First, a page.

Three things happen to the water that falls from the clouds: it evaporates, percolates or stands in the form of water bodies such as lakes, which provide water in our immediate vicinity. Lakes are indispensable for agriculture as well as industry, for rural areas as well as urban centres. Lakes are relatively large water bodies of slow moving or standing water that occupy an inland basin of appreciable size. These are important lentic freshwater ecosystems, where the water quality is governed by many environmental and seasonal attributes. They not only support aquatic life, but also cater to our socio-economic needs. They provide opportunities for recreation, tourism, fishing and for our drinking. They also help replenish ground water and have an impact of flood and droughts. Healthy lakes not only provide a number of environmental benefits but also influence the quality of life and strengthen our economy. But profit motivation has lowered our ecological sense.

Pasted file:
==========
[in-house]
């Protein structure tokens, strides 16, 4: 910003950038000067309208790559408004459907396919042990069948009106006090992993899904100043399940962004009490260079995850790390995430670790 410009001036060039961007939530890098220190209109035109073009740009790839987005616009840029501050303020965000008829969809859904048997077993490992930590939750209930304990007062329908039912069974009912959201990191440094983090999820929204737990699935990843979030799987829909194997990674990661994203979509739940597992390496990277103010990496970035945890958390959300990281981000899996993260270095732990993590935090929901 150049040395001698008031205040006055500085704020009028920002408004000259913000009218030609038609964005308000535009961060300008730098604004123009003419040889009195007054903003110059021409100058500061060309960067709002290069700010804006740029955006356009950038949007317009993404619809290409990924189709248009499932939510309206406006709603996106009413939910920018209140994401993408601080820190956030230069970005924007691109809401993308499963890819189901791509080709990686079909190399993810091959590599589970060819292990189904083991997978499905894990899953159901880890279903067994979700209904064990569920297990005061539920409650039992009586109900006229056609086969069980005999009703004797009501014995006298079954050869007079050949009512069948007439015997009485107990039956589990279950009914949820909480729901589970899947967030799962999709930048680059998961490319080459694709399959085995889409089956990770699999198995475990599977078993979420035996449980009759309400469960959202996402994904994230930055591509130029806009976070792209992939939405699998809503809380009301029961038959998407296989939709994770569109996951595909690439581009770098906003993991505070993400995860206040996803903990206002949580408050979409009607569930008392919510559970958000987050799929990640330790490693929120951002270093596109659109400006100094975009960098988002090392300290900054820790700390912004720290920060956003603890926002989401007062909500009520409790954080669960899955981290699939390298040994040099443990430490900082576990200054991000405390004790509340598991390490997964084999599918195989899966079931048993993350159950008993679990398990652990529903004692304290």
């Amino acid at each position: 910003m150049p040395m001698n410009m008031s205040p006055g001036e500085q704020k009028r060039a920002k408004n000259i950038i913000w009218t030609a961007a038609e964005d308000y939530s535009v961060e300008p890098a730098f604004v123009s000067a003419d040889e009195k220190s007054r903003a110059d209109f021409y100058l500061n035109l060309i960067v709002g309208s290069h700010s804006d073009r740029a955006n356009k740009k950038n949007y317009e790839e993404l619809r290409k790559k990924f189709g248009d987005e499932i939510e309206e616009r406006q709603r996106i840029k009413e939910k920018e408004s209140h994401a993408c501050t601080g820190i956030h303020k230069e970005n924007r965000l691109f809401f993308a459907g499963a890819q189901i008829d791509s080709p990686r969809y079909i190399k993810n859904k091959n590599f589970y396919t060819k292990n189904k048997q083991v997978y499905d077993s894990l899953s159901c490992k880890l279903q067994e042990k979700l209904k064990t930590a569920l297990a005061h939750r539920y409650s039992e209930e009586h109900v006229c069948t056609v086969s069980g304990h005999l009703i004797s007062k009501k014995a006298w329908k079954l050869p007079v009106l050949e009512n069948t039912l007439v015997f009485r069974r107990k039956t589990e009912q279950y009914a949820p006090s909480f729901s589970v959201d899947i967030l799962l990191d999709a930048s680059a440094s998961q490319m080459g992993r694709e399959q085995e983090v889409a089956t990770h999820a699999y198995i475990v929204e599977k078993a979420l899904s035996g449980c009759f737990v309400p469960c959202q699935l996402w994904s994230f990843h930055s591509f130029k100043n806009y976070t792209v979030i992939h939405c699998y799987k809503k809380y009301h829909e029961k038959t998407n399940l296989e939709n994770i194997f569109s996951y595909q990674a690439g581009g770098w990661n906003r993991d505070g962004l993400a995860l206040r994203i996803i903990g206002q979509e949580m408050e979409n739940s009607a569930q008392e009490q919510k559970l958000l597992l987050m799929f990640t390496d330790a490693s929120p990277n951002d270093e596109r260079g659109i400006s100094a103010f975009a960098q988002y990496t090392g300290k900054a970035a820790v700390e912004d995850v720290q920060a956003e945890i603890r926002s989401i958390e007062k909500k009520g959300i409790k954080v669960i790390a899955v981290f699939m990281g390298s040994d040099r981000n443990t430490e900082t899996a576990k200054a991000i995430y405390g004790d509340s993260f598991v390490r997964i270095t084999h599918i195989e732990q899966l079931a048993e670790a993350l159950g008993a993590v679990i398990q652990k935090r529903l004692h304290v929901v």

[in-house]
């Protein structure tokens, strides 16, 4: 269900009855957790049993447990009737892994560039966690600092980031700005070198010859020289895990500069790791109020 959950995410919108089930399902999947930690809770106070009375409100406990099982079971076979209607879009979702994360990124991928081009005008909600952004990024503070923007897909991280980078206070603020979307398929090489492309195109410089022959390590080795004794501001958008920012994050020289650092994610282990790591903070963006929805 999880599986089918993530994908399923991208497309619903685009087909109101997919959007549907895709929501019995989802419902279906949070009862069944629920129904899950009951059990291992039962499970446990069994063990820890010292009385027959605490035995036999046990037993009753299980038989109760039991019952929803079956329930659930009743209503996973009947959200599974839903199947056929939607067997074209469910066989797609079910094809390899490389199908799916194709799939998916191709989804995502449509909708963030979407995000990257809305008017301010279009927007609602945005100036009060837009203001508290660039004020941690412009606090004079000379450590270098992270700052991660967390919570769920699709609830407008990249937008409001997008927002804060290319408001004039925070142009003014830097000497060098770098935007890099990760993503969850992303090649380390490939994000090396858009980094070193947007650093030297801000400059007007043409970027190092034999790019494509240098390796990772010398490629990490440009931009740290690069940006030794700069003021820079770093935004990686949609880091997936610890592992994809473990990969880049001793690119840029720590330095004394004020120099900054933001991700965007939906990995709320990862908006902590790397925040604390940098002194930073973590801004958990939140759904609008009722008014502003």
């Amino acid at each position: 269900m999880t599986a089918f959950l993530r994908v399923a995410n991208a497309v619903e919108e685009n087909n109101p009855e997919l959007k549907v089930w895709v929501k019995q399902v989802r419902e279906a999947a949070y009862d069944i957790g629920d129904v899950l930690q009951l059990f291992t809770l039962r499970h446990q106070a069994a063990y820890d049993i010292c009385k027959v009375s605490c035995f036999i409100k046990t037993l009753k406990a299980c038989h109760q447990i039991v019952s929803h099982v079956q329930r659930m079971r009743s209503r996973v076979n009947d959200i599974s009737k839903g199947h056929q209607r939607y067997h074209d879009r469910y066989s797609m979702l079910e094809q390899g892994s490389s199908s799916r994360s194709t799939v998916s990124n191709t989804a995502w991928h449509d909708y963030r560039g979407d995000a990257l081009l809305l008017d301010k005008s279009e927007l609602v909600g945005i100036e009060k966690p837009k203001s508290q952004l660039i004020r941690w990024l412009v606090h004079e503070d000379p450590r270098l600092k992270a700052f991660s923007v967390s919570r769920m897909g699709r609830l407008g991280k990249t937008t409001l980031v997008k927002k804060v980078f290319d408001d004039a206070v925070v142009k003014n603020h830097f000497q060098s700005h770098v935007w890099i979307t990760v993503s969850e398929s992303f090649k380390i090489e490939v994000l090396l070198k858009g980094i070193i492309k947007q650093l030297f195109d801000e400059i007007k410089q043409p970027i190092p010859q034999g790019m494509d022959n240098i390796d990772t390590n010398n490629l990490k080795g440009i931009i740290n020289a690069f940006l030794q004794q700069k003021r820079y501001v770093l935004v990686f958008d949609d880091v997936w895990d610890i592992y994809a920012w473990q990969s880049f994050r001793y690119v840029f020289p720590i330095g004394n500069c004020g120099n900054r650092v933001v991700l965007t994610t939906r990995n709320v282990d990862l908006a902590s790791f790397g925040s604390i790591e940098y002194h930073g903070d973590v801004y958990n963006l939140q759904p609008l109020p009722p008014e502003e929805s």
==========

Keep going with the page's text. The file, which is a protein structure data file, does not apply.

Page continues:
India’s huge and growing population is putting a severe strain on all the country’s natural resources. Disparity in water coverage exists across the country. Increased anthropogenic activities have led to a nutrient build-up in the lakes, especially phosphorous and nitrogen, leading to algal blooms and eutrophic conditions. Algal bloom produces hepatotoxins and neurotoxins that are of ecological and public health concern. A report entitled ‘Composite Water Management Index (CWMI)’, published by NITI Aayog in June 2018, mentioned that India was undergoing the worst water crisis in its history; that nearly 600 million people were facing high to extreme water stress, and about 2 lakh people were dying every year due to inadequate access to safe water. The report added that India was placed at the 120th rank amongst 122 countries in the water quality index, with nearly 70 per cent of water being contaminated.